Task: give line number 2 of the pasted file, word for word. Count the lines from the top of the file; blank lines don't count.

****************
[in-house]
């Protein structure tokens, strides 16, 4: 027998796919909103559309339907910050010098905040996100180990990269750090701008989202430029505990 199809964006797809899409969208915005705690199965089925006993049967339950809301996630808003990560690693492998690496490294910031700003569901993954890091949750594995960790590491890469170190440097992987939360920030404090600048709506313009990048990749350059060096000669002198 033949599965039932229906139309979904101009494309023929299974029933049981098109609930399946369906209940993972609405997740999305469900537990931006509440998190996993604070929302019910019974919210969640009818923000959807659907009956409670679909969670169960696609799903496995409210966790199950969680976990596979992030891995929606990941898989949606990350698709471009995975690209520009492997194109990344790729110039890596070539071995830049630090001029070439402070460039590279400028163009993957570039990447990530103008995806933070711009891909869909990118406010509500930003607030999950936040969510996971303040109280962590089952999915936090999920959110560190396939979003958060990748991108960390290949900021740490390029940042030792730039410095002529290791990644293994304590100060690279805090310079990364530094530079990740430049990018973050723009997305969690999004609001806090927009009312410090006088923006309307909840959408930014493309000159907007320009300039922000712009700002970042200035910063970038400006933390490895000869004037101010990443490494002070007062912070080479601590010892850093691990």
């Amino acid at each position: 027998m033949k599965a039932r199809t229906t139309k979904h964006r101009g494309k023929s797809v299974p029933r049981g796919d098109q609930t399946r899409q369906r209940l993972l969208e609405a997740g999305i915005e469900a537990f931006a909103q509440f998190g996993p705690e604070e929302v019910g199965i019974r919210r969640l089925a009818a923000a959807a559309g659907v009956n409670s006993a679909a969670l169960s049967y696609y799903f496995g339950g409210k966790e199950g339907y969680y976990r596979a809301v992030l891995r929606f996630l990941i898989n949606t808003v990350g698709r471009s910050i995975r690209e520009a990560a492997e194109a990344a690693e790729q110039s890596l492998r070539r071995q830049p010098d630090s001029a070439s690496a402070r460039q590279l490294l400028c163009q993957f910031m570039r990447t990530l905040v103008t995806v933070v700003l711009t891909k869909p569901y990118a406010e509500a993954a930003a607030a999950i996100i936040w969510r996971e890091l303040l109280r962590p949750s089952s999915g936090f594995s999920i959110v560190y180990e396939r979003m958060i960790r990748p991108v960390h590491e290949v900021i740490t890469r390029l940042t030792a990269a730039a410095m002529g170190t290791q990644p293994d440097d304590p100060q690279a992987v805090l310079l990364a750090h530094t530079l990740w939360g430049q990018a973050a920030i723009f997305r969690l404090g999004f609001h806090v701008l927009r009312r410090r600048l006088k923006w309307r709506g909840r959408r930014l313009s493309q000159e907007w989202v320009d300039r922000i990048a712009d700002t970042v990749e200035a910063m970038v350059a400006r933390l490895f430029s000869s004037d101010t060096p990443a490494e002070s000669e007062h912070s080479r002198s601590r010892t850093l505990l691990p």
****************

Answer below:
């Protein structure tokens, strides 16, 4: 027998796919909103559309339907910050010098905040996100180990990269750090701008989202430029505990 199809964006797809899409969208915005705690199965089925006993049967339950809301996630808003990560690693492998690496490294910031700003569901993954890091949750594995960790590491890469170190440097992987939360920030404090600048709506313009990048990749350059060096000669002198 033949599965039932229906139309979904101009494309023929299974029933049981098109609930399946369906209940993972609405997740999305469900537990931006509440998190996993604070929302019910019974919210969640009818923000959807659907009956409670679909969670169960696609799903496995409210966790199950969680976990596979992030891995929606990941898989949606990350698709471009995975690209520009492997194109990344790729110039890596070539071995830049630090001029070439402070460039590279400028163009993957570039990447990530103008995806933070711009891909869909990118406010509500930003607030999950936040969510996971303040109280962590089952999915936090999920959110560190396939979003958060990748991108960390290949900021740490390029940042030792730039410095002529290791990644293994304590100060690279805090310079990364530094530079990740430049990018973050723009997305969690999004609001806090927009009312410090006088923006309307909840959408930014493309000159907007320009300039922000712009700002970042200035910063970038400006933390490895000869004037101010990443490494002070007062912070080479601590010892850093691990």